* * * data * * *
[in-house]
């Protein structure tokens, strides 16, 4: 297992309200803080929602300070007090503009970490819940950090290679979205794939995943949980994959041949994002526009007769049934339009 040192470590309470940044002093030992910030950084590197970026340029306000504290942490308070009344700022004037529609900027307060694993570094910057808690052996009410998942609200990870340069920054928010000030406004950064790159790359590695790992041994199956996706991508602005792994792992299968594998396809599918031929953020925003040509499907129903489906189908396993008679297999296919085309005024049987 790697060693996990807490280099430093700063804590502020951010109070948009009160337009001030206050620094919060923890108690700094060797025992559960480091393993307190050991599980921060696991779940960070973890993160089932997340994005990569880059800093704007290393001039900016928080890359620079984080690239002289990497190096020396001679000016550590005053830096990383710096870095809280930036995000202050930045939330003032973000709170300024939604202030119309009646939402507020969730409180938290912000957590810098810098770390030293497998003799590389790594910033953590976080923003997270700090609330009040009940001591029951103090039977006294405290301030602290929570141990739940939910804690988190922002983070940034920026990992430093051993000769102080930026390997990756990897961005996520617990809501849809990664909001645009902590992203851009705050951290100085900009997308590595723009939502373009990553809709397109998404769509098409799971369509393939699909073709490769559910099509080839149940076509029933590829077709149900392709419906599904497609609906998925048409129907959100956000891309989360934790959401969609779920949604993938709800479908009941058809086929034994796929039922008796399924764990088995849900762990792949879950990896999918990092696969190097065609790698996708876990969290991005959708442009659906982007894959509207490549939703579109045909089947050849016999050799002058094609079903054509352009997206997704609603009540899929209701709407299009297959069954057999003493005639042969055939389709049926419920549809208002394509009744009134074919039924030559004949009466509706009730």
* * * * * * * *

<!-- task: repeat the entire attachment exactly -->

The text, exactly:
[in-house]
């Protein structure tokens, strides 16, 4: 297992309200803080929602300070007090503009970490819940950090290679979205794939995943949980994959041949994002526009007769049934339009 040192470590309470940044002093030992910030950084590197970026340029306000504290942490308070009344700022004037529609900027307060694993570094910057808690052996009410998942609200990870340069920054928010000030406004950064790159790359590695790992041994199956996706991508602005792994792992299968594998396809599918031929953020925003040509499907129903489906189908396993008679297999296919085309005024049987 790697060693996990807490280099430093700063804590502020951010109070948009009160337009001030206050620094919060923890108690700094060797025992559960480091393993307190050991599980921060696991779940960070973890993160089932997340994005990569880059800093704007290393001039900016928080890359620079984080690239002289990497190096020396001679000016550590005053830096990383710096870095809280930036995000202050930045939330003032973000709170300024939604202030119309009646939402507020969730409180938290912000957590810098810098770390030293497998003799590389790594910033953590976080923003997270700090609330009040009940001591029951103090039977006294405290301030602290929570141990739940939910804690988190922002983070940034920026990992430093051993000769102080930026390997990756990897961005996520617990809501849809990664909001645009902590992203851009705050951290100085900009997308590595723009939502373009990553809709397109998404769509098409799971369509393939699909073709490769559910099509080839149940076509029933590829077709149900392709419906599904497609609906998925048409129907959100956000891309989360934790959401969609779920949604993938709800479908009941058809086929034994796929039922008796399924764990088995849900762990792949879950990896999918990092696969190097065609790698996708876990969290991005959708442009659906982007894959509207490549939703579109045909089947050849016999050799002058094609079903054509352009997206997704609603009540899929209701709407299009297959069954057999003493005639042969055939389709049926419920549809208002394509009744009134074919039924030559004949009466509706009730």